The European Financial Crisis in One Graphic: The Dominoes of Debt (October 24, 2011)
The dominoes of debt are toppling in Europe, and there is no way to stop the forces of financial gravity.
After 19 months of denial, propaganda and phony fixes, the political and finance leaders of the European Union are claiming a "comprehensive solution" will be presented by Wednesday, October 26-- or maybe by the G20 meeting on November 3, or maybe on Christmas, when Santa Claus delivers the gift global markets are demanding: a "solution" that actually pencils out and that forces monumental writeoffs of debt and thus equally monumental losses on European banks and bondholders.
There have been any number of insightful descriptions of what's going on beneath the artifice, spin and lies, for example:
Citi Expects A 76% Haircut On Greek Debt (Zero Hedge)
I have summarized the fundamentals in this one graphic: the European dominoes of debt. Simply put, there is no way the EU authorities can stop the first domino--Greek default or equivalent writedown of its impossible debt load--from toppling the over-leveraged banks which will be rendered insolvent when forced to recognize their losses.
That leaves each nation with the politically unsavory option of bailing out its premier banks with taxpayer money, and squeezing the money out of its citizenry via higher taxes and austerity. That assumption of bank debt will in turn trigger downgrades of heavily indebted sovereign nations such as France, moves that will raise rates and make the bailout even more costly to taxpayers, who will also be suffering from reductions of income due to global recession.
Once the banks and bondholders accept a 50%-75% writedown in Greek debt, then the other debtor nations will be justified in demanding the same writedown in their crushing debts. This dynamic leads to estimates that 3 trillion euros will be needed to bail all the players out. Alternatively, total losses will equal 3 trillion euros, wiping out banks and bondholders of sovereign debt.
The German economy is simply not big enough to fund a 3 trillion-euro bailout. Germany has 81 million people and its GDP is $3.3 trillion; the EU GDP is roughly $16 trillion. Compare those with the U.S., with 315 million people and a GDP of around $14.6 trillion.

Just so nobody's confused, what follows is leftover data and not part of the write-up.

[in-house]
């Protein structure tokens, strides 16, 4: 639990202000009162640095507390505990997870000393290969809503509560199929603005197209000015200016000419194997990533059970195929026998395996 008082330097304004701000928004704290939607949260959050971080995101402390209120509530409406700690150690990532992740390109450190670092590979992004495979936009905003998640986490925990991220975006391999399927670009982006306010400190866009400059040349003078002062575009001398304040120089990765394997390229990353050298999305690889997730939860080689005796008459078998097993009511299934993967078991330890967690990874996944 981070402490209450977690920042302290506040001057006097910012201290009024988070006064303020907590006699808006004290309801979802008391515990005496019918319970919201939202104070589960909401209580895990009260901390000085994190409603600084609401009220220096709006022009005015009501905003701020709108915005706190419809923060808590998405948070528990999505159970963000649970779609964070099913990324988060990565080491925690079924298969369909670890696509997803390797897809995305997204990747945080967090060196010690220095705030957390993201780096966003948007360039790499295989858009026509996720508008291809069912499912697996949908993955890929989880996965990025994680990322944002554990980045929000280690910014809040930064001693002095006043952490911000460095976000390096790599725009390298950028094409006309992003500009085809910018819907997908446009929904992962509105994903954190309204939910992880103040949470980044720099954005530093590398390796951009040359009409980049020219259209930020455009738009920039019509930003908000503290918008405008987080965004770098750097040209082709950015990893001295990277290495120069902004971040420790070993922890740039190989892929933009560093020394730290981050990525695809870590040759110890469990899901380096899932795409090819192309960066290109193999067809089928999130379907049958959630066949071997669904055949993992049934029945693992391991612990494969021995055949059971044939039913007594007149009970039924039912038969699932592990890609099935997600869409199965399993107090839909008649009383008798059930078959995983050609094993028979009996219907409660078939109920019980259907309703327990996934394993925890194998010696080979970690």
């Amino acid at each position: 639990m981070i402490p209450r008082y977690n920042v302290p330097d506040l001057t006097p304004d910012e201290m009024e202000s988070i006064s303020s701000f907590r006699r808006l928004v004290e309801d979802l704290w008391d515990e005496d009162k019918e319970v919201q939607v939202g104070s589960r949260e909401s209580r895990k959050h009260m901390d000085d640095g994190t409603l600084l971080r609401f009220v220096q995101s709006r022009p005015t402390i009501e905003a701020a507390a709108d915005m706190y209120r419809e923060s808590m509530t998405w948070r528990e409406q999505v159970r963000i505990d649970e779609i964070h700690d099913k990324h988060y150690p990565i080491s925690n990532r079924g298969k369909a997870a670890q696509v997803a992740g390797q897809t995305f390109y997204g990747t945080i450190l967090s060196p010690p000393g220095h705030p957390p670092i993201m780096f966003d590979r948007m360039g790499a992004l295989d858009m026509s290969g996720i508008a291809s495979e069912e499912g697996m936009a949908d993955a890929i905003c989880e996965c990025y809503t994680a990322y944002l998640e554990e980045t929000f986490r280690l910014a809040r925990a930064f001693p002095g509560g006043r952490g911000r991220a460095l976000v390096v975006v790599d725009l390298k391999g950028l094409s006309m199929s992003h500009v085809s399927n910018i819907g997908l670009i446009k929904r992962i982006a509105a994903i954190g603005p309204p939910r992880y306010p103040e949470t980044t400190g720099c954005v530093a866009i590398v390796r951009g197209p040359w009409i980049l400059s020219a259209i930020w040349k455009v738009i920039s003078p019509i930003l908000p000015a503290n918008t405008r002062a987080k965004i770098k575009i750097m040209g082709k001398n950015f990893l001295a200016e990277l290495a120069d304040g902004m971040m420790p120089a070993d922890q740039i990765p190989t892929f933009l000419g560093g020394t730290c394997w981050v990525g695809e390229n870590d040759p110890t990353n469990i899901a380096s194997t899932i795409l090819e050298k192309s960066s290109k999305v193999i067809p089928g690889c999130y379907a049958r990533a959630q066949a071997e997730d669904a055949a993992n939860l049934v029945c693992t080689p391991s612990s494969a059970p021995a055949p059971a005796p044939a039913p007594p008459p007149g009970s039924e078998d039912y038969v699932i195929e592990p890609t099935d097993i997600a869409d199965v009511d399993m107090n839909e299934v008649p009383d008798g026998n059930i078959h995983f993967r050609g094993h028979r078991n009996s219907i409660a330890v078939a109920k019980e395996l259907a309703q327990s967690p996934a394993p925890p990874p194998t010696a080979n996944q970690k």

As an act of self-preservation, Germany will be forced to either exit the euro outright or cloak its
withdrawal with a "euro 1 and euro 2" scheme, a scenario I first laid out in March 2010:
Why the Euro Might Devolve into Euro1 and Euro2 (March 2, 2010).
(Other recent entries on the end-state of the European debt crisis:)
In any event, the last domino, the artifice of a single currency, will fall one way or another.
It's important to understand that the supposedly "prudent" economies of France, Germany, South Korea and Canada are just as heavily indebted as the U.S. or "drowning in debt" nations such as Italy. In the long view, is Germany's load of 284% of GDP really that different from Italy's 313%? Yes, the mix of debt is different, but the point is that all of Europe, and indeed the developed world, is overloaded with debt: state, bank and private.
The idea that leveraging more debt can resolve this gargantuan over-indebtedness is beyond absurd. (Source: BusinessWeek)
It has recently come to light that in the worst-case scenario (i.e. reality), "solving" Greece's debt crisis would absorb the entire EFSF Rescue Fund's 400 billion euros. By all accounts, every estimate of Greek tax revenue is overstated, and every estimate of its expenses understated; Greek GDP is collapsing. In all probability, the reality is worse than anyone is willing to confess, which means this chart is already outdated and hopelessly rosy:
Way back in August, the euro was reckoned to be 20% above fair value of 1.15 to the U.S. dollar; once the dominoes start toppling in earnest, what will the euro's fair value be? Parity, or perhaps even lower? Why hold euros when the end-game is already visible?
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